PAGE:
DANIEL CLIFTON • PICAYUNE EDITOR
SMITHWICK — A local shooting range is offering a training program for school officials and educators concerned about campus safety in the wake of the Sandy Hook Elementary School shooting last year.
PHOTO: Teacher Teri Sellers practices at the Copperhead Creek Shooting Club in Smithwick. After the deadly shooting in December at Sandy Hook Elementary School in Connecticut, Sellers told her husband, Jeff Sellers, a shooting club instructor and general manager, he should develop a program to train school staff on protecting their campus and children. Jeff Sellers, drawing on his background in emergency response and incident management, created the ‘Schools on Target’ program. Several people in law enforcement have reviewed the concept. The club is offering the training to public and private schools. Courtesy photo
“Our goal is not to train people to take the place of the police,” said Copperhead Creek Shooting Club general manager and instructor Jeff Sellers. “What we’re talking about is training people in schools that are allowed to carry or considering allowing their staff to carry, to train them for what we call the critical period.”
This, Sellers said, is the time between when the incident starts and the police arrive.
The program, called Schools on Target, provides a series of instructions from basic school safety and situational awareness through advanced handgun training. The goal is to give school officials or educators a chance to protect their campus and students in the extreme situation a person attacks the facility and the people there, no matter what type of weapon is used, Sellers said.
Already, the club has been getting positive feedback about the program, though no district or school has signed up yet.
“People that I’ve talked to with school children support (the training),” Sellers said.
If a district or school decides to proceed with the program, Sellers said officials could select among a variety of levels based on their needs and goals. It could be something as simple as basic campus awareness so teachers and administrators know what to look for if something is out of place and potentially a problem.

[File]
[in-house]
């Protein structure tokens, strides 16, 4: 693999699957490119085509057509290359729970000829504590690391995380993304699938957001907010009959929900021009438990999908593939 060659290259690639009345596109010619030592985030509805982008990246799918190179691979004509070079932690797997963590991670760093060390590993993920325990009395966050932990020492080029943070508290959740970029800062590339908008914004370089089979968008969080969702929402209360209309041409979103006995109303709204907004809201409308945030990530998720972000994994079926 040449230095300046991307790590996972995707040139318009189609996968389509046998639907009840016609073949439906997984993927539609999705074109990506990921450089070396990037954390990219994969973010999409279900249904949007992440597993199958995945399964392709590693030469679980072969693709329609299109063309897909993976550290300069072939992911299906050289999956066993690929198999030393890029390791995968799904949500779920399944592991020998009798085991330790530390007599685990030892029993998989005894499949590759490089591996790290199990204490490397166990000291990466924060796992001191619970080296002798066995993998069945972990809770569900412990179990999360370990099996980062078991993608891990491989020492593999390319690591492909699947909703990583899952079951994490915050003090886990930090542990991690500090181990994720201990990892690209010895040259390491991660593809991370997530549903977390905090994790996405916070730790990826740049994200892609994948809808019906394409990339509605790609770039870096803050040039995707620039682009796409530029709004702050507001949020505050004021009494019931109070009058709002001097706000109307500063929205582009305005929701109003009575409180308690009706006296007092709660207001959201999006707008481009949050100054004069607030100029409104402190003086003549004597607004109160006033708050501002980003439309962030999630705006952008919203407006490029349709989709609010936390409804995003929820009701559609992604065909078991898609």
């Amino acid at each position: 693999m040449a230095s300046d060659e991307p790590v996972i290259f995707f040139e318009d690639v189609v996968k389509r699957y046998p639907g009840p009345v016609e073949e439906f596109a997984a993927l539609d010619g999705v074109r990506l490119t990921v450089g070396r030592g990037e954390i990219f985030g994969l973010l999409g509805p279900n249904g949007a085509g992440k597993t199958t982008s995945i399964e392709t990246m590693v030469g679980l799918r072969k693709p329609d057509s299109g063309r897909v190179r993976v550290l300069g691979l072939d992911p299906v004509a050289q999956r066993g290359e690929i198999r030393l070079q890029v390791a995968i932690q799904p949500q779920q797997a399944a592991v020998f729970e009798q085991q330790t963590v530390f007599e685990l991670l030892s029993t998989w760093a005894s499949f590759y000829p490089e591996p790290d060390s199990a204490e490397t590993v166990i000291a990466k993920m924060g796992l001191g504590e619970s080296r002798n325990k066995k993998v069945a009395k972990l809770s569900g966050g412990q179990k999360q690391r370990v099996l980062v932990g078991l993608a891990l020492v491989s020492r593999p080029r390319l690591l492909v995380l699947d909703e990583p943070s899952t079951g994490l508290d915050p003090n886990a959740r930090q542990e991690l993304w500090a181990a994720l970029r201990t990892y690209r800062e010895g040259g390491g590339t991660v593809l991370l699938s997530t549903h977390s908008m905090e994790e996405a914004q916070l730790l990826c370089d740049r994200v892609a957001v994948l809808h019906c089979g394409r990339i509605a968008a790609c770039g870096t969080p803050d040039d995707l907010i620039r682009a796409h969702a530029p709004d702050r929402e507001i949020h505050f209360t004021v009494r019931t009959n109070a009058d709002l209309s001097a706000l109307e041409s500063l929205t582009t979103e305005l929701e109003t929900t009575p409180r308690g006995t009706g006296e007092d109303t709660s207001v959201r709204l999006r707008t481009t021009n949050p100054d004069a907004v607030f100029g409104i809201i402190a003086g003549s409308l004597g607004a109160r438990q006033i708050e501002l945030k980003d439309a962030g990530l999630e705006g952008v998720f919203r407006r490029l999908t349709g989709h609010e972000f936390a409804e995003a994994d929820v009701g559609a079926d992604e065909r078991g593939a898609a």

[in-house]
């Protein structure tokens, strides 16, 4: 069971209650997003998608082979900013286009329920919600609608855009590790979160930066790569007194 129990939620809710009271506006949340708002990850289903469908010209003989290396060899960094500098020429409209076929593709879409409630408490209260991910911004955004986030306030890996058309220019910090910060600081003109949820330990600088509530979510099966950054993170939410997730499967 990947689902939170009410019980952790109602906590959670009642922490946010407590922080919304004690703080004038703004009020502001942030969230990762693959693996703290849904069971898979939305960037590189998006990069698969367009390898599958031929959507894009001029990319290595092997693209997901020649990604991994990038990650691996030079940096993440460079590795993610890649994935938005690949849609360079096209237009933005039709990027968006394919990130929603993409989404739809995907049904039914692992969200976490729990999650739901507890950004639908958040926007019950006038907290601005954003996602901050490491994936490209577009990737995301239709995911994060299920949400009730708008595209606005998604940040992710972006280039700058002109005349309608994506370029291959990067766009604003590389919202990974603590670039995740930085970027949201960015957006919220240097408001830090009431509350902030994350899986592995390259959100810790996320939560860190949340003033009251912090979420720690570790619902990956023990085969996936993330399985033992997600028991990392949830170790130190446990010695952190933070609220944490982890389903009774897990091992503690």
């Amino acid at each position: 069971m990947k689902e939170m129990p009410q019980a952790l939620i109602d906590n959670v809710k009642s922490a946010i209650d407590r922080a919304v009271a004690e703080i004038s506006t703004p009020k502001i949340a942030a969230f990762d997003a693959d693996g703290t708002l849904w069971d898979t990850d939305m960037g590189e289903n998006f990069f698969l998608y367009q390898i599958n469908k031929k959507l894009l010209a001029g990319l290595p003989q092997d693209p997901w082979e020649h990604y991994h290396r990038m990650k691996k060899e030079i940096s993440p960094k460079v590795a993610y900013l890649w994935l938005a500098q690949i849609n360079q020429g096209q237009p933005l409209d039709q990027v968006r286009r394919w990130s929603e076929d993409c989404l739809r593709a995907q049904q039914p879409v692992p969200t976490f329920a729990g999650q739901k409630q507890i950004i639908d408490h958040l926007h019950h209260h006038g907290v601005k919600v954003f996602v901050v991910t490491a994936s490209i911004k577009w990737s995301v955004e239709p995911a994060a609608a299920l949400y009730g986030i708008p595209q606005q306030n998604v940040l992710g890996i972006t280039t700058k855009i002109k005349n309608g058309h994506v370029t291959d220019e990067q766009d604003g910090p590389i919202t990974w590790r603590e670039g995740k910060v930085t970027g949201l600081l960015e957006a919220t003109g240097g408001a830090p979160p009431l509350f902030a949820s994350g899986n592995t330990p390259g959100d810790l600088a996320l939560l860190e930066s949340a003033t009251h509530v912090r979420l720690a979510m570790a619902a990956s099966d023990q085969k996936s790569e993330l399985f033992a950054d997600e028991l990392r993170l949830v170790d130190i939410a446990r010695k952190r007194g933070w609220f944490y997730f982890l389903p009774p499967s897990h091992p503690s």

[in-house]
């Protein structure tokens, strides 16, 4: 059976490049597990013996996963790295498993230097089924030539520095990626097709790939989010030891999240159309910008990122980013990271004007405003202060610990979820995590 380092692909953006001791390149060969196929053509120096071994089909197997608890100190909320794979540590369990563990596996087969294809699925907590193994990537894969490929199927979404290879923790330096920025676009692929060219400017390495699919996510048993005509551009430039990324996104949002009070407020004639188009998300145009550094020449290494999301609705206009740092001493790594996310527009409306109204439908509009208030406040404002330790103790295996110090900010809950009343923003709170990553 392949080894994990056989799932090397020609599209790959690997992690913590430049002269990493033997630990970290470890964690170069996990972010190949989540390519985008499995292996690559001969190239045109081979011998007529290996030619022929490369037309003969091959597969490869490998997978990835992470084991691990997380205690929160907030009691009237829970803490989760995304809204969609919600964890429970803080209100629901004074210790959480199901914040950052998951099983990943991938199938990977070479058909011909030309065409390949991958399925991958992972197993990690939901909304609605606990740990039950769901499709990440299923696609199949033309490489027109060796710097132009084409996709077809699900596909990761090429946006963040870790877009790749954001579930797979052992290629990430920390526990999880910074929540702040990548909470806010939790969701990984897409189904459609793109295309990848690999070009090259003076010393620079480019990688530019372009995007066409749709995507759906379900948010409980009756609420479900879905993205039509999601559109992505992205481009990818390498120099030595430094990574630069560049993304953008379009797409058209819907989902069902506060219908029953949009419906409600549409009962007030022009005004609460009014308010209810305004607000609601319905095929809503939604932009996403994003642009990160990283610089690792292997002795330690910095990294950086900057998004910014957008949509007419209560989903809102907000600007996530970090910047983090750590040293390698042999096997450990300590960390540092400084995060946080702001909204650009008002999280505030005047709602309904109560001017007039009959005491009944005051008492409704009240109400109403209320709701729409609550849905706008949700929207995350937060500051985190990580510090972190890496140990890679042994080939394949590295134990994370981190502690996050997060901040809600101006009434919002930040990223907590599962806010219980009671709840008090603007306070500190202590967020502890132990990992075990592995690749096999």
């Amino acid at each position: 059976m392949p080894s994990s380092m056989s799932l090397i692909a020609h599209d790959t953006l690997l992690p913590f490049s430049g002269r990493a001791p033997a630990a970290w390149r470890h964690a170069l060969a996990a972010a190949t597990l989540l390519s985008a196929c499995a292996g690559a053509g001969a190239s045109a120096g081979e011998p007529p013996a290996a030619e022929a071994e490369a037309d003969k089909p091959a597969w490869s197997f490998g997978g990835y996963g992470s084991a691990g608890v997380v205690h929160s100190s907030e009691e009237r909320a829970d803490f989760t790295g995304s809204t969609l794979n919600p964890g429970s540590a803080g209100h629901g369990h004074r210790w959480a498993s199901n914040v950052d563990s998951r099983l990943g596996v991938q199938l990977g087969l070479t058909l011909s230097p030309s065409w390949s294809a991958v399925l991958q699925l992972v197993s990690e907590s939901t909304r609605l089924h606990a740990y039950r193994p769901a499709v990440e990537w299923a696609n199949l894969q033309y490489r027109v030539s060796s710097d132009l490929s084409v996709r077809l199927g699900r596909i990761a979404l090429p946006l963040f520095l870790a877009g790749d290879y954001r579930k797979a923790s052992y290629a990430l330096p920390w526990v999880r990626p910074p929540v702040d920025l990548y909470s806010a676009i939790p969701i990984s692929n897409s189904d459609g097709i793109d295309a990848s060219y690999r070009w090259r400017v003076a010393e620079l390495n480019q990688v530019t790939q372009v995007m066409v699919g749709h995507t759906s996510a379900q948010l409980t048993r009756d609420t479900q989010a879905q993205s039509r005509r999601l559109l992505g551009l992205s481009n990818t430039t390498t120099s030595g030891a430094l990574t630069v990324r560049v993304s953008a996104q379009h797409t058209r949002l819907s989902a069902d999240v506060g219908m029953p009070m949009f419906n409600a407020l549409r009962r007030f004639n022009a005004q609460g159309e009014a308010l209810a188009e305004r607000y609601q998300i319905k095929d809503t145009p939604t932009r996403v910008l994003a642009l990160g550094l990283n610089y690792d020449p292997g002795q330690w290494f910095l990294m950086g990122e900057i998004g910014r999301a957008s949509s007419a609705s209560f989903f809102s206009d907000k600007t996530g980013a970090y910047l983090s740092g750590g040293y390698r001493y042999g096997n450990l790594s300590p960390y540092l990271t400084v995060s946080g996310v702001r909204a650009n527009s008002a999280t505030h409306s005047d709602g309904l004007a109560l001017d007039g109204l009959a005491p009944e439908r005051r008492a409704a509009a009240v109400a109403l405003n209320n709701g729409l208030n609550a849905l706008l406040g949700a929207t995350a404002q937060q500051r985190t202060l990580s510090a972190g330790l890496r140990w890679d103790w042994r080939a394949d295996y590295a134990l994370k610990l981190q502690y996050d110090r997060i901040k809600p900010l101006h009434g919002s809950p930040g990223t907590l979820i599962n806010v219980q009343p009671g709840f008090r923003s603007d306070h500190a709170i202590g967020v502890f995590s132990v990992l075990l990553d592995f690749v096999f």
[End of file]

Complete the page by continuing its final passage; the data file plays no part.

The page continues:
“The awareness training is just about teaching you what to pay attention to around your school,” he said.
From there, the training could advance to basic handgun instruction for somebody who has never handled a weapon. Sellers said one of the strong points of the program is it allows attendees to try out several sizes of handguns to determine which best fits him or her.
Eventually, attendees could obtain a Concealed Handgun License that would open up further training such as advanced shooting skills, Sellers said.
The training, however, is not to put teachers and administrators in a position in which they go out and look for a shooter or attacker. Instead, it’s about escaping, hiding and defense.
“This isn’t about going out and hunting somebody down. That’s best left for the police,” Sellers said. “What we are teaching is for the teacher to first look around and try to determine if there’s a safe way for him or her to get the kids out of the building and away from danger. If that’s not possible, then we’d want them to try to hide and stay safe.”
The last resort, Sellers said, is for the educator to use deadly force when confronted by an attacker.
“But, if you’re in your room with your kids and that person breaks in there ready to do harm, we want you to be able to protect your kids and yourself,” he said. “That’s not for all teachers.”
Sellers, who is National Incident Management System certified and has helped schools develop emergency response plans, didn’t come up with the training idea. It was his wife, Teri, a teacher herself, who prompted him to consider creating the school program.
Since the Dec. 14, 2012, shooting at Sandy Hook Elementary in Newtown, Conn., when a man stormed the school armed with a semi-automatic rifle and killed 26 people — including 20 students — there has been an interest in allowing school staff to carry concealed weapons.
At least one Texas school district, Harrold Independent School District west of Wichita Falls, allows employees to carry concealed weapons under certain requirements. Other districts haven’t been quick to adopt the practice.
Still, Sellers said there has been interest in the program.
“It’s not for everybody,” he said. “But for those districts or schools who are considering it or just thinking about it, we’ll be glad to sit down with them and discuss the program.”
Copperhead Creek Shooting Club is located on Hidden Falls Adventure Park, 7030 RR 1431 in Smithwick. For more information, go to www.copperheadcreek.com or call (830) 265-4950.